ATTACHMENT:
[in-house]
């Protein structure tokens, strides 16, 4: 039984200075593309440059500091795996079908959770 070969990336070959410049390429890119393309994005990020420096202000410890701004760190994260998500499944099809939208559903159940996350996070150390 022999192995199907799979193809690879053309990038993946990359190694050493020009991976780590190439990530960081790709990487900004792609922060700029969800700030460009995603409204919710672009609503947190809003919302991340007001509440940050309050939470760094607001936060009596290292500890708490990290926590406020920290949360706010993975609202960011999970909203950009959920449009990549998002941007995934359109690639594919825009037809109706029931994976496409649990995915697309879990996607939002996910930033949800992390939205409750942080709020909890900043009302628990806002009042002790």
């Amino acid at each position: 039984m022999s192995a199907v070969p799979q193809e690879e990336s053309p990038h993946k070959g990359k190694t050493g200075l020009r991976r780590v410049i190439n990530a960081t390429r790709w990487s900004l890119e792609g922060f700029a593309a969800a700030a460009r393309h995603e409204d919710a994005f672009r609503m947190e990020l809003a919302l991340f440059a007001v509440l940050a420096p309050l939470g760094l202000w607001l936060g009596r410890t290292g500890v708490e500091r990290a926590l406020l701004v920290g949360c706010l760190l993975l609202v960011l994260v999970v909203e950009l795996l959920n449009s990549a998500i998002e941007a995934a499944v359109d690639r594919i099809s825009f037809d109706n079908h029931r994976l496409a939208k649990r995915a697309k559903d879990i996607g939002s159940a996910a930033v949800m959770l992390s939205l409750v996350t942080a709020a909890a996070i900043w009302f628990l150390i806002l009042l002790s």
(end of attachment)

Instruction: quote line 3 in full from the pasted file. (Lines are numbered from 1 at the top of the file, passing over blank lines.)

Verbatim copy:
């Amino acid at each position: 039984m022999s192995a199907v070969p799979q193809e690879e990336s053309p990038h993946k070959g990359k190694t050493g200075l020009r991976r780590v410049i190439n990530a960081t390429r790709w990487s900004l890119e792609g922060f700029a593309a969800a700030a460009r393309h995603e409204d919710a994005f672009r609503m947190e990020l809003a919302l991340f440059a007001v509440l940050a420096p309050l939470g760094l202000w607001l936060g009596r410890t290292g500890v708490e500091r990290a926590l406020l701004v920290g949360c706010l760190l993975l609202v960011l994260v999970v909203e950009l795996l959920n449009s990549a998500i998002e941007a995934a499944v359109d690639r594919i099809s825009f037809d109706n079908h029931r994976l496409a939208k649990r995915a697309k559903d879990i996607g939002s159940a996910a930033v949800m959770l992390s939205l409750v996350t942080a709020a909890a996070i900043w009302f628990l150390i806002l009042l002790s």